Investing 101: Dividends explained - MoneySense

Investing 101: Dividends explained

These tiny payments can really transform your portfolio

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Do you know what a dividend is? If you’re not already pretty entrenched in investing you may not have a clue—And that’s okay. These things weren’t part of the curriculum, were they? (Now, the Pythagorean theorem, on the other hand, is forever engraved into my brain and let me tell you, it’s not going to make me any money.)

So, let’s get into it.

What are dividends, and why should you care about them? Dividend stocks are stocks that you buy that pay you for being invested in them. Well, it’s not the stock that pays you, it’s the company whose stocks you’ve bought that’s giving you a little gift for being a shareholder.

That money—the dividend—is technically part of the company’s profit that’s being given back to the shareholders. Sometimes these payments are worth mere pennies per share. That may sound insignificant, but they can really add up.

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Consider this. Let’s say you own 1,000 shares trading at $10 per share. Now let’s assume that company pays a quarterly 1% dividend. On a per share basis, you’d get 10-cents, but on 1,000 shares your dividend would be worth $100 on those shares. Not bad deal for simply owning a stock.

That percentage figure is commonly referred to the dividend yield, which is simply a ratio that compares how much a company will pay out in dividends in a year, compared to that company’s share price. As you start to look around you’ll discover some stocks have high yields (say 5% or more) while others might be smaller. Before I go on, a word of caution: while high dividend yields are enticing they can also be a sign of a company in trouble—but more on that in a moment.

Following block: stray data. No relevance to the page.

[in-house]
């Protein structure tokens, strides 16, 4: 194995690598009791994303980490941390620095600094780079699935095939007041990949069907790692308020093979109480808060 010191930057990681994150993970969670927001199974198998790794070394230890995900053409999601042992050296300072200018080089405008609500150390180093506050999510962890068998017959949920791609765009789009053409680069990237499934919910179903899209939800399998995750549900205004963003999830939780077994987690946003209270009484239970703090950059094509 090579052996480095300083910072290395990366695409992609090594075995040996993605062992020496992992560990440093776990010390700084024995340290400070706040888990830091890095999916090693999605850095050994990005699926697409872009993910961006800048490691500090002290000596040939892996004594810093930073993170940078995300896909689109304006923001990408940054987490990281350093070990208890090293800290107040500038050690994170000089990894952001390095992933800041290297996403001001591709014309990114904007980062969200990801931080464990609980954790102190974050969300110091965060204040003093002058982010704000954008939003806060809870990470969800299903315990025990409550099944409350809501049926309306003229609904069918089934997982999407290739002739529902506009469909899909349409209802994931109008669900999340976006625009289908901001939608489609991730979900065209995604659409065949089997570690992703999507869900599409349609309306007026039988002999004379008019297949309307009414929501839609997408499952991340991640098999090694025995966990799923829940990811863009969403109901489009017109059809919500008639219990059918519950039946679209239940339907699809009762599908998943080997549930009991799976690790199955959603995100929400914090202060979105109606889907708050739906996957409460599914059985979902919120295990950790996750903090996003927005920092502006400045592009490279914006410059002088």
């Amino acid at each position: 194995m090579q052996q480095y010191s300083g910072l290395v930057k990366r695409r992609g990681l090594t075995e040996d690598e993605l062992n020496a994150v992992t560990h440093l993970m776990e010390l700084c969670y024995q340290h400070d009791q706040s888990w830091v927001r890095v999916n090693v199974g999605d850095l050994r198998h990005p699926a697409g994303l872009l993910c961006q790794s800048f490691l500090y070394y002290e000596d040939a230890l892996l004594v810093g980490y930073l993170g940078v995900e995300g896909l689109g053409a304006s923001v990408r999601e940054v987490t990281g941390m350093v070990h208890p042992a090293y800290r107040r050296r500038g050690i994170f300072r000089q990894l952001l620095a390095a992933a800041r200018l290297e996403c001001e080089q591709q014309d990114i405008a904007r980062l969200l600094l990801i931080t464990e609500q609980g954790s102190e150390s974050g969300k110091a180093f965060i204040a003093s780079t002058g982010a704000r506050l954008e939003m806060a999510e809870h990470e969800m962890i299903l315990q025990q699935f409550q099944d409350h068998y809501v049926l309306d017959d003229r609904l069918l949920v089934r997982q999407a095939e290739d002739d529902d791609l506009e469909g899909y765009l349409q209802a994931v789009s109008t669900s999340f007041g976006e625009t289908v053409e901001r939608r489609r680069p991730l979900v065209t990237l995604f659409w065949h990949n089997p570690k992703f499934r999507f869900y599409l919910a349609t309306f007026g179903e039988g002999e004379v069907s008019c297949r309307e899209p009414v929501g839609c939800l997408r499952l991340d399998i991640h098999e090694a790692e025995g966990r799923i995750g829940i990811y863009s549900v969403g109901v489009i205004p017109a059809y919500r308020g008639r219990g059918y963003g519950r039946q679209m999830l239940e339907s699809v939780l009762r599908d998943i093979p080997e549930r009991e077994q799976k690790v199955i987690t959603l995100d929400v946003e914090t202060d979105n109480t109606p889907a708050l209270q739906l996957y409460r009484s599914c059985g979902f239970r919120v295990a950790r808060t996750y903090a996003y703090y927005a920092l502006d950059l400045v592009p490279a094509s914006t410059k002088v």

First, lets consider a real-life example. TD Bank, for instance, has a share price of $65.83 and a dividend yield of 3.68%, meaning over the course of the year you can expect to get $2.42 per share back in dividends. It might not sound impressive, but trust me it is. Since dividends are often paid out every quarter, you’d get 60.5-cents per share, per quarter. If you’d owned 100 TD shares then you’d get back $60.56 in dividends. At the end of the year you’d have collected about $242 in dividends.

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Remember, since the yield is based on the share price it will fluctuate over the course of a year, but barring some calamity, the amount you’ll collect in dividends should remain constant. Confused? Look at it this way. Let’s say TD’s shares shoots up to $100 per share. The dividend yield now would be 2.42%, and as you can probably guess the annual dividend would still be $2.42 per share.

Your entire portfolio shouldn’t be full of stocks, but it’s not a bad idea to make sure the ones you do own have good dividends so you’re making even more money. What’s more, those dividends can be reinvested, giving you new shares in the company, which allows you to collect even more dividends.

But before you go out on an investing adventure and buy every stock with a high dividend yield, watch out.

A high dividend yield isn’t always a good thing. That’s important to remember. You really don’t want to get fooled by a 10% dividend yield. Don’t let double-digit numbers deceive you. A high yield percentage could just mean that the value of the stock has fallen, and that the company is going to soon cut the dividend. Now that you know the basics, here’s what you need to know about buying a quality dividend stock:


Be sure to check back for regular updates as Prajakta leads us on a journey as she learns what it takes to invest her own money. 

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